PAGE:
Proliferation may occur when the militaries developing autonomous weapons assume that they will be able to contain and control the use of autonomous weapons.
At a meeting in Geneva Dec. 13-17, 2021, The United Nations Convention on Certain Conventional Weapons debated the question of banning autonomous weapons systems – Terminator-type killer robots – and failed to place restrictive controls on the development of such lethal weaponry. Militaries around the world are investing heavily in autonomous weapons research and development. The U.S. alone budgeted US$18 billion for autonomous weapons between 2016 and 2020.
The Kargu-2, made by a Turkish defense contractor, is a cross between a quadcopter drone and a bomb. It has artificial intelligence for finding and tracking targets, and might have been used autonomously in the Libyan civil war to attack people.
Proliferation may occur when the militaries developing autonomous weapons assume that they will be able to contain and control the use of autonomous weapons. But if the history of weapons technology has taught the world anything, it’s this: Weapons spread. Market pressures could result in the creation and widespread sale of what can be thought of as the autonomous weapon equivalent of the Kalashnikov assault rifle: killer robots that are cheap, effective and almost impossible to contain as they circulate around the globe. “Kalashnikov” autonomous weapons could get into the hands of people outside of government control, including international and domestic terrorists.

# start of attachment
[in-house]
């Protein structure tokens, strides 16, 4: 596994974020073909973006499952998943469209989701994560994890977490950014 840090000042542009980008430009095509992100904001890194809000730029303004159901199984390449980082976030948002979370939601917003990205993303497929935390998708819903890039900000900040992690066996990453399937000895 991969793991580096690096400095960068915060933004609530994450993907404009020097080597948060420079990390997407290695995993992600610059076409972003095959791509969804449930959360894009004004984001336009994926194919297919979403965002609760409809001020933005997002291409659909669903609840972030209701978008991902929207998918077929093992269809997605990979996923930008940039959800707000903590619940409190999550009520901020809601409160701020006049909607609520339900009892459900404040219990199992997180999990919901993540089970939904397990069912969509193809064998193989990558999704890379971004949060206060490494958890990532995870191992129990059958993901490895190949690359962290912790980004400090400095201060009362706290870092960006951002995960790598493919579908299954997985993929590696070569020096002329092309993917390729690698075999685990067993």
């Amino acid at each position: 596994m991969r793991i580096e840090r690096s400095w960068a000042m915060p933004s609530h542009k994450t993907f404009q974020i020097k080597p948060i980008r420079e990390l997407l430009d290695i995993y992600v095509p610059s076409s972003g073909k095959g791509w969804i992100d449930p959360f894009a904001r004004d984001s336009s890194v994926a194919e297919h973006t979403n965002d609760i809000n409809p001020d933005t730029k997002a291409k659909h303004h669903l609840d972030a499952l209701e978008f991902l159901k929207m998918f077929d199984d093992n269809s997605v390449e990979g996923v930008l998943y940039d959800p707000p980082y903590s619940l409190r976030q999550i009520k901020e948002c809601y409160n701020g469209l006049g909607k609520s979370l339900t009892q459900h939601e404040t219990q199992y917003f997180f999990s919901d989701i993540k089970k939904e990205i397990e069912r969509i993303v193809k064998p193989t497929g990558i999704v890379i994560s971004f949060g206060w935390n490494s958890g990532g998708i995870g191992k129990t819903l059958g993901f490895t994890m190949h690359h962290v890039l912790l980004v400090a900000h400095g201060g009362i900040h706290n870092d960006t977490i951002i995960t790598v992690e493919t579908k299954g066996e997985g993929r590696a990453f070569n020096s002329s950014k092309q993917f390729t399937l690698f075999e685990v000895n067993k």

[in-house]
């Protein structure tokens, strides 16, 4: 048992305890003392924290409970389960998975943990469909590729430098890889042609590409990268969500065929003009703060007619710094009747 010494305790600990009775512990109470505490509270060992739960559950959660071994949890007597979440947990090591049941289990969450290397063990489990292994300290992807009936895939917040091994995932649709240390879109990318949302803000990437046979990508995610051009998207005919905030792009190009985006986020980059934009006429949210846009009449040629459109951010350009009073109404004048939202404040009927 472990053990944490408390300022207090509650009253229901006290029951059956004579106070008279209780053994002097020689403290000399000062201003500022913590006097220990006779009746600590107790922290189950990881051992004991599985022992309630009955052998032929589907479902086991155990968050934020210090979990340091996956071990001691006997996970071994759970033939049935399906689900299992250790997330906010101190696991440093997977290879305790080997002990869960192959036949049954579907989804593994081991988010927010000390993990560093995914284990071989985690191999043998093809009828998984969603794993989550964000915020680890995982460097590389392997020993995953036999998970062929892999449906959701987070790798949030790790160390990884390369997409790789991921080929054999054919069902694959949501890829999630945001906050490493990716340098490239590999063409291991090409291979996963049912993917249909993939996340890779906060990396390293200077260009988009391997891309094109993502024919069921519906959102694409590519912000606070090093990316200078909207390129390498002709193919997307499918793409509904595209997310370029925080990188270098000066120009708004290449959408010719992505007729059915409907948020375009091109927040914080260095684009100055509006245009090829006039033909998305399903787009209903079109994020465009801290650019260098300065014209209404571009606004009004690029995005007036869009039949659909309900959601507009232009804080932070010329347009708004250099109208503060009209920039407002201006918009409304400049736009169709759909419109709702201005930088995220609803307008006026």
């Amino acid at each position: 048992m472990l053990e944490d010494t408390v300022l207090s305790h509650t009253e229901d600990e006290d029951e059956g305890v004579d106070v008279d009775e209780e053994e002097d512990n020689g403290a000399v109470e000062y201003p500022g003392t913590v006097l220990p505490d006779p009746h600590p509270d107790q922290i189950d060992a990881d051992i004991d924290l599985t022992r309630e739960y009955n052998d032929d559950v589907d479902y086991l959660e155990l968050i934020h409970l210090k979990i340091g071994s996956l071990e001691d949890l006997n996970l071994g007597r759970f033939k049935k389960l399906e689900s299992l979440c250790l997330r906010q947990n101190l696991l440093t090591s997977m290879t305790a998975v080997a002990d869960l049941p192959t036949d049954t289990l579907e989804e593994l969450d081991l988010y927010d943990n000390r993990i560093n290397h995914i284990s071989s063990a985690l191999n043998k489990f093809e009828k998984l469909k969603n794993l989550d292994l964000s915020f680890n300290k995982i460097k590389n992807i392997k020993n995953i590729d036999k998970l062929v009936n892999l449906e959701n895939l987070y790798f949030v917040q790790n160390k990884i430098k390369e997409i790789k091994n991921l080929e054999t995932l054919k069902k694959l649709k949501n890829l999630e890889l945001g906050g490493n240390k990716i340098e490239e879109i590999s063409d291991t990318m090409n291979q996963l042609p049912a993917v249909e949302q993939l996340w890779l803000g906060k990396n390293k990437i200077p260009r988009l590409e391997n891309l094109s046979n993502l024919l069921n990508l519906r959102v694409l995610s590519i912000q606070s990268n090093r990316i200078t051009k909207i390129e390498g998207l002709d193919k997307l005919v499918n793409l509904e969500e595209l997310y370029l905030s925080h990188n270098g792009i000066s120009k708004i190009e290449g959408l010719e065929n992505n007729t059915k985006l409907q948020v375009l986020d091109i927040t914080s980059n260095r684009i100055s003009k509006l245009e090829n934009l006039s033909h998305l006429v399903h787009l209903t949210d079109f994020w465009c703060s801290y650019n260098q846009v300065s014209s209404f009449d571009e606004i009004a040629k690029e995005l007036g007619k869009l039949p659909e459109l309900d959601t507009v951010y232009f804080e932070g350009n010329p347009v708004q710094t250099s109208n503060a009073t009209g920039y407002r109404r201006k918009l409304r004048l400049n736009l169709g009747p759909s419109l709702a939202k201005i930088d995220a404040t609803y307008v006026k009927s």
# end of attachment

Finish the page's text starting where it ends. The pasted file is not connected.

Already we witness frequent misidentifications by individual human operators of drone attacks such as the recent U.S. drone strike in Afghanistan. When selecting a target, will weaponized Artificial Intelligence weapons be able to distinguish between hostile soldiers and children playing with toy guns? Between civilians fleeing a conflict site and insurgents making a tactical retreat? We already have an example of image recognition software used by Google identifying Black people as actual gorillas. AI systems err and when they err, their makers often don’t know why they did and, therefore, don’t know how to correct them.
Lastly, how can autonomous weapons be held accountable? Who is to blame for a robot that commits war crimes? Who would be put on trial? The weapon? The soldier supposedly at the touch-pad? The soldier’s commanders issuing the instructions? The corporation that manufactured the soft and hardware of the weapon?